Art in the Open was really fun. I gave away the 300+ dumpstered new shirts, shorts, backpacks, and bandanas in under 2 hours, met a bunch of people who loved getting free stuff, and had some great conversations about commercial waste, big box stores, etc. Also met with a couple of people who told me about their dumpstering adventures as well, which was cool.
I made a little video showing the progress of the shirts going from 300 to none.
I’ve neglected talking about gardening this year almost as much as I have neglected the garden. Happily, things are still growing well. It’s good to know what can out-compete weeds, ha ha. The dry beans Black Coco are stars, as are the black chickpeas and the spaghetti squash.
OK, here is another post I wrote over a week ago, during my artist residency in Quetico Provincial Park when I didn’t have access to internet.
I’ve been working in the Quetico artist studio pretty consistently for days, though stopping to swim out back pretty regularly too. Tomorrow is a final day trip on the canoe, and then an open studio and a workshop. Then my time here is sadly over. I completed 4 prints – two that will stay in the collection here at the park, and two that Friends of Quetico is purchasing to auction off in Toronto in the fall. Here are pics of the pieces I made based loosely on photos I took of fungus, pine needs, lichen, etc. during the canoe trip. Also some pictures of the studio that I wish I had more than 2 weeks in.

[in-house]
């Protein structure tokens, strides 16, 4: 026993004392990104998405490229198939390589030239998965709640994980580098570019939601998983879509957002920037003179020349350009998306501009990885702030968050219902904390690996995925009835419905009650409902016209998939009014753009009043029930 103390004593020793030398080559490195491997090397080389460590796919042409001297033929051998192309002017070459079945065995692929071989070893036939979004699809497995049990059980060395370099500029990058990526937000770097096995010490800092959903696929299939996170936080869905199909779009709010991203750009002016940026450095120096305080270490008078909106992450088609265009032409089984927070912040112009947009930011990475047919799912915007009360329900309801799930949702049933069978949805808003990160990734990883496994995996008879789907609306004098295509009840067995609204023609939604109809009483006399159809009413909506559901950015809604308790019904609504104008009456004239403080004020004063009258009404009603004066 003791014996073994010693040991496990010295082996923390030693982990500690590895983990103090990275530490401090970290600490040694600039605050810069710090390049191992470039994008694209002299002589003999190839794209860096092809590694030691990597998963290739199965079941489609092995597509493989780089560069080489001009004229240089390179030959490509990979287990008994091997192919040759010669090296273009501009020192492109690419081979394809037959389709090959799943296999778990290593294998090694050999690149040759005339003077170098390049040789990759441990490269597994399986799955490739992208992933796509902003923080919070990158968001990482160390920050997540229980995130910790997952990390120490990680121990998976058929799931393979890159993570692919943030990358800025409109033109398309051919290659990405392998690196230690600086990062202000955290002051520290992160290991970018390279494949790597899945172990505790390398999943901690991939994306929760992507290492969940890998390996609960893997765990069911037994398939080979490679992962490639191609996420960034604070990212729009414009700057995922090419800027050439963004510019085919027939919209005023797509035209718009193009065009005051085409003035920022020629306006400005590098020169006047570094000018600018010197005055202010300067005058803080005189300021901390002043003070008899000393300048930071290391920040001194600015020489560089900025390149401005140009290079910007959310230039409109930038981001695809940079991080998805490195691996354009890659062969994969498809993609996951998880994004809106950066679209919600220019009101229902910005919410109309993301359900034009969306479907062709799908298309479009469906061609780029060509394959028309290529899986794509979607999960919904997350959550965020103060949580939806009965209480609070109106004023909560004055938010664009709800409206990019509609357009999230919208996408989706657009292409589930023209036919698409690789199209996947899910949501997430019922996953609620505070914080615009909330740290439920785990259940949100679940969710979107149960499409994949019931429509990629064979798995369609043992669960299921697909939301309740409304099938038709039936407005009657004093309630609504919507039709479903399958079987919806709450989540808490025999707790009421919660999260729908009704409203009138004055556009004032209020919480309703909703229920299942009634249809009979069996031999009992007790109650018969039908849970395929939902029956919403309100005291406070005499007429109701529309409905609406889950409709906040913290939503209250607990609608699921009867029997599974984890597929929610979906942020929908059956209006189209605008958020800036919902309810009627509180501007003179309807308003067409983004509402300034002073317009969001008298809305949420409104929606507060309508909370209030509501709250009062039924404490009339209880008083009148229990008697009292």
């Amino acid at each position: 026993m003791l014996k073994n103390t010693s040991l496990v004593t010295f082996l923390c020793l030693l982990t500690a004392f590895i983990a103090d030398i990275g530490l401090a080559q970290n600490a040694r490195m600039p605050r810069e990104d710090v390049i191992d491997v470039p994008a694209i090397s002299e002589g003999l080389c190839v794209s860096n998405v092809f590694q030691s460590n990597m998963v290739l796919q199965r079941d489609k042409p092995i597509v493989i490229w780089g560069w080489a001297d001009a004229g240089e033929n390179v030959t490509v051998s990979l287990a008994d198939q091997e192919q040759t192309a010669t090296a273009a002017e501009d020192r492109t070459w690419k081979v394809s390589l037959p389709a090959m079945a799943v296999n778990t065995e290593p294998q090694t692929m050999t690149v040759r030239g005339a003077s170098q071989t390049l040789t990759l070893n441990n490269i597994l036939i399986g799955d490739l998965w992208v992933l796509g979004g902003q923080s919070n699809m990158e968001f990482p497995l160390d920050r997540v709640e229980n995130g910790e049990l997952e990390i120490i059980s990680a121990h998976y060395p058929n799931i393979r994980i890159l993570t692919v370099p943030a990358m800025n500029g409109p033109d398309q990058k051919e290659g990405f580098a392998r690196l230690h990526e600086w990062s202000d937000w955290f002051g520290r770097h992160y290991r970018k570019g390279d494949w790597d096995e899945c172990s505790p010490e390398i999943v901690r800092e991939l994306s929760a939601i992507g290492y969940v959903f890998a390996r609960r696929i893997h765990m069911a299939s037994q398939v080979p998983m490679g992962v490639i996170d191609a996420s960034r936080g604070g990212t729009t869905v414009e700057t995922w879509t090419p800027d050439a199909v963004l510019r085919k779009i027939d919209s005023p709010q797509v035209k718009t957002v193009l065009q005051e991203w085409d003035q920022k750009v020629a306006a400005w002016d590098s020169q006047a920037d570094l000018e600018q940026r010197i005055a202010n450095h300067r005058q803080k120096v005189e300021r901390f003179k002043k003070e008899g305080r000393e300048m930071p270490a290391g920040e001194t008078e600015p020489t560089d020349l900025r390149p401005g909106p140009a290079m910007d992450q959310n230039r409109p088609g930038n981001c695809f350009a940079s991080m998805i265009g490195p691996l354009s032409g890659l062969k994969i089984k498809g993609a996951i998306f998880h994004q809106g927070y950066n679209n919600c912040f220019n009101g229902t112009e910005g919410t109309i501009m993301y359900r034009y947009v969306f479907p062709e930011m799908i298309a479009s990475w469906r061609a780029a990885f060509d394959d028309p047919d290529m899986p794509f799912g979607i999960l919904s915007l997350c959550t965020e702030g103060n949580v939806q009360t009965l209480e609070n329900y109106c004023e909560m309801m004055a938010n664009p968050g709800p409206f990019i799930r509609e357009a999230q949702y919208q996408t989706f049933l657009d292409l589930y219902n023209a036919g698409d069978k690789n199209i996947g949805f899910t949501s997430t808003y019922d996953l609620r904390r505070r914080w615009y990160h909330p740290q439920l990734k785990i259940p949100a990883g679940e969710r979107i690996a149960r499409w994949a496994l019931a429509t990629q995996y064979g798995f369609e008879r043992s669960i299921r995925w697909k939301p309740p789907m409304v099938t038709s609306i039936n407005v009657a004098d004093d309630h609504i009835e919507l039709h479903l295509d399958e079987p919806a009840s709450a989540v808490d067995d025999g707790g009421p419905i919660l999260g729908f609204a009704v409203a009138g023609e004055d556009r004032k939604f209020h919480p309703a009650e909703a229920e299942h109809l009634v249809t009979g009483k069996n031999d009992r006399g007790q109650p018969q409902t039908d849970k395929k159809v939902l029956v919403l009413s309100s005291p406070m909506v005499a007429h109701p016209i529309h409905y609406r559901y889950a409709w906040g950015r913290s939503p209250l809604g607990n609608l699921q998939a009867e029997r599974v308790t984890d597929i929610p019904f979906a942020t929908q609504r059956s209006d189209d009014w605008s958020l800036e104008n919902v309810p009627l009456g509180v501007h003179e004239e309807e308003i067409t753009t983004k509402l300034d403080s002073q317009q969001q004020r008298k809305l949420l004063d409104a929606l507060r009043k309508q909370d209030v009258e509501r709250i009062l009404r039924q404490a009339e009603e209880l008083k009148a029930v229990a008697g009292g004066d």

Here are the four pieces I created while at Quetico. Two are staying at the provincial park gallery, and two are being auctioned off by Friends of Quetico in Toronto this fall.
I wrote this last week, but I didn’t have internet access, so here it is now:
My second northern Ontario artist residency – this time at Quetico Provincial Park – has been really amazing so far. Travis and I spent 5 days canoeing in (a small part of) Quetico’s huge interior of hundreds of lakes connected by portages and at least one shallow, sketchy, lilly-padded swamp river. This wilderness park is hardcore about not putting signs by the portages or anywhere and otherwise minimizing traces of humans. Quetico is a little over 80% of the size of the whole province of PEI, so that’s pretty cool. I think this was the most remote wilderness I have experienced, including canoeing on the Yukon River and backcountry hiking and camping in Tombstone in the Yukon. It was really beautiful and fairly strenuous – one 1km portage and several at around half-three-quarters of a km, sometimes in succession.
In the interior of the park there were islands covered in blueberries and a new lake to swim in every day. I am gushing, but it’s been a really special experience. The last night in the interior, we camped on a small island between two rapids, with ledges of lichen-covered rock to perch on and watch the water.
Now I am back in this luxurious artist studio on a lake near a park ranger station, and nature centre log cabin, etc. I have another week to work on art stuff inspired by my time here, host an open studio, and lead a workshop. So, yeah, I am having an incredible time, and I want to come back. And I think I have gotten over my childhood aversion to portaging, (it’s much easier as an adult than as a 7-year-old) even if I still prefer paddling.